DAVIS COUNTY — Deer are flying through the sky well before Christmas this year.
Instead of pulling Santa on a sleigh, though, they’re blindfolded, restrained and airlifted in orange bags to Fielding Garr Ranch on Antelope Island, where biologists and a team of other staff with the Utah Division of Wildlife Resources check various aspects of each animal’s health.
They’re also mule deer, a bit smaller than their reindeer cousins.
In addition to assessing each individual animal’s health, DWR staff also get a feel for the health status of the island’s mule deer population as a whole.
Starting Monday and continuing through Wednesday if necessary, the DWR team hopes to capture 50 mule deer out of a population of 400-500 on Antelope Island, which is at a healthy size, according to Eric Anderson, district wildlife biologist over the northern region with DWR.
The goal is to maintain a population size that the island can sustain, given vegetation conditions and deer migration on and off the island.
DWR staff, and wildlife biologists with Antelope Island State Park, don’t have to intervene too much, Anderson said, but they try to keep the population from going to high or low — though they don’t kill animals, Anderson said.
“Mother Nature is real good at taking care of herself, but my job as a biologist is trying to reduce the amplitude of how many die,” Anderson said. “... If (the population gets) too high, you’ll see a real steep die-off.”
When the deer are brought in by helicopter, usually in pairs but occasionally in groups of three, teams of several people assess each deer’s weight, hind feet, body length and the fat on the deer’s body, Anderson said.
“The fat helps us understand how well they’re going into winter,” Anderson said. “For mule deer, their survival depends highly on how much fat they can put on during the summer, so that gives us an indication of how well ... the summer has been for them coming into winter.”
They also draw blood to analyze and give the animals shots, including some Vitamin D, Anderson said.
Many of the deer are also given tracking collars.
These collars allow biologists to track the animal’s movements — or even tell if an animal has died. When a collar stops moving, staff often retrieve it and assess the cause of death of the animal.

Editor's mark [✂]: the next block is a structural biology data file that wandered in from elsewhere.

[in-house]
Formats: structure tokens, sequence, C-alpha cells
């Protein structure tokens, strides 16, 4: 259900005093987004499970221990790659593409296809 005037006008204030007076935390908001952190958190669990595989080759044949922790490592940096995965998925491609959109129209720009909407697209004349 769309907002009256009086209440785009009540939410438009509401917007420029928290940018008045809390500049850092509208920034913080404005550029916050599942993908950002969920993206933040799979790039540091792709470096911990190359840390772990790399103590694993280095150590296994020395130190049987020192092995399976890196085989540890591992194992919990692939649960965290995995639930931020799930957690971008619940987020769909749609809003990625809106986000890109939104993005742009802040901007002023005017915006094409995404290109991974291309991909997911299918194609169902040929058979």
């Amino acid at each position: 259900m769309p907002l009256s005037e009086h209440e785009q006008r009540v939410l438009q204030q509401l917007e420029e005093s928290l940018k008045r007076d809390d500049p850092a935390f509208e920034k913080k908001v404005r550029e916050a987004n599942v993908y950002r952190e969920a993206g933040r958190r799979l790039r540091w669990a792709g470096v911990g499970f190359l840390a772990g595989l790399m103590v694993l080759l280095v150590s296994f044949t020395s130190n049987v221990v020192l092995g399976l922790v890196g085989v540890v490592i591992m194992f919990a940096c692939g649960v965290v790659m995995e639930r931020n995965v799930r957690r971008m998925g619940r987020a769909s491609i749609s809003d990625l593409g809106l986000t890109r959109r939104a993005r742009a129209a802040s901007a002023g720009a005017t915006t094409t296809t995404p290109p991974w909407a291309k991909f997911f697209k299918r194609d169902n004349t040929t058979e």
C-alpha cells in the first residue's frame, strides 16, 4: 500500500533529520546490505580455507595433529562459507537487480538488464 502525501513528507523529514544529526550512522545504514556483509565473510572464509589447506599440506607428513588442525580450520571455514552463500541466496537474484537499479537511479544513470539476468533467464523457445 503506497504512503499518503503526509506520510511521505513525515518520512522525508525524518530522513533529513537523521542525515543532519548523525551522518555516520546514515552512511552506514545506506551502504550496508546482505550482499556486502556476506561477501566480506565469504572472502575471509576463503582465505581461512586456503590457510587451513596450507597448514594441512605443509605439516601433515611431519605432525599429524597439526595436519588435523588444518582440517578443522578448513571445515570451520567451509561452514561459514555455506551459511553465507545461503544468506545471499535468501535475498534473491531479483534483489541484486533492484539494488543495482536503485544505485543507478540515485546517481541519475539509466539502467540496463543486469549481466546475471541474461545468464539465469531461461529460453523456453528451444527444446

The collars also provide information about mule deer migration patterns, Anderson said.
For this project — the first with mule deers on Antelope for about five years — they aim to place collars on 30 mule deer, 10 male and 20 female.
Before the deer are airlifted, assessed, and given a collar, they need to be caught.
The state contracts with a company called Heliwild that pursues the animals by helicopter, capturing them by shooting a net out of a gun, entangling the animal.
“It takes a lot of skill,” said Mark Hadley, northern region outreach manager for DWR. “To be able to fly low level like that and to stay over the animal and to shoot that gun ... where it flies out of the helicopter and entangles an animal that’s on the run ... those guys, they’re highly trained. They’re really good at what they do.”
When the animal is captured, Heliwild staff quickly restrain the animal, which reduces its stress, Anderson said.
The animal’s stress is monitored throughout the process. When deer are being assessed, staff measure their temperature, which is usually around 104 degrees Fahrenheit.
If the temperature starts to rise, they know the animal is stressed.
When an animal temperature rises too much, the team will spray it down with an alcohol-water solution, which cools it down, or they’ll cover the deer with a towel soaked in ice water.
Deer can also be injured during their capture.
One buck had lost several teeth, probably in the process of being captured. The teeth were hanging out of its mouth.
It’s possible that the buck had sustained the injury from another buck because it’s currently mule deer mating season, called the rut, when bucks regularly fight with each other.
Despite these injuries, Anderson says that using a helicopter and net gun is the best method to capture the mule deer.
“Doing the helicopter is one of the safest ways for the people ... and for the animal,” Anderson said. “Occasionally you do get injuries, but animals are very durable and can sustain a lot of injuries ... most of what we’re seeing might just be hair being scraped off ... (or) scratches.”
The buck who lost teeth received treatment from a veterinarian, as do all animals who sustain injuries, Anderson said.
Projects like this are done all over the state with deer, elk, bison and bighorn sheep, Anderson said — even in the mountains. The projects are most successful in the winter, when animals congregate.
“It’s a pretty intense effort statewide to monitor our populations and look at migration, and that helps us to better be stewards of the wildlife for the citizens of Utah,” Anderson said.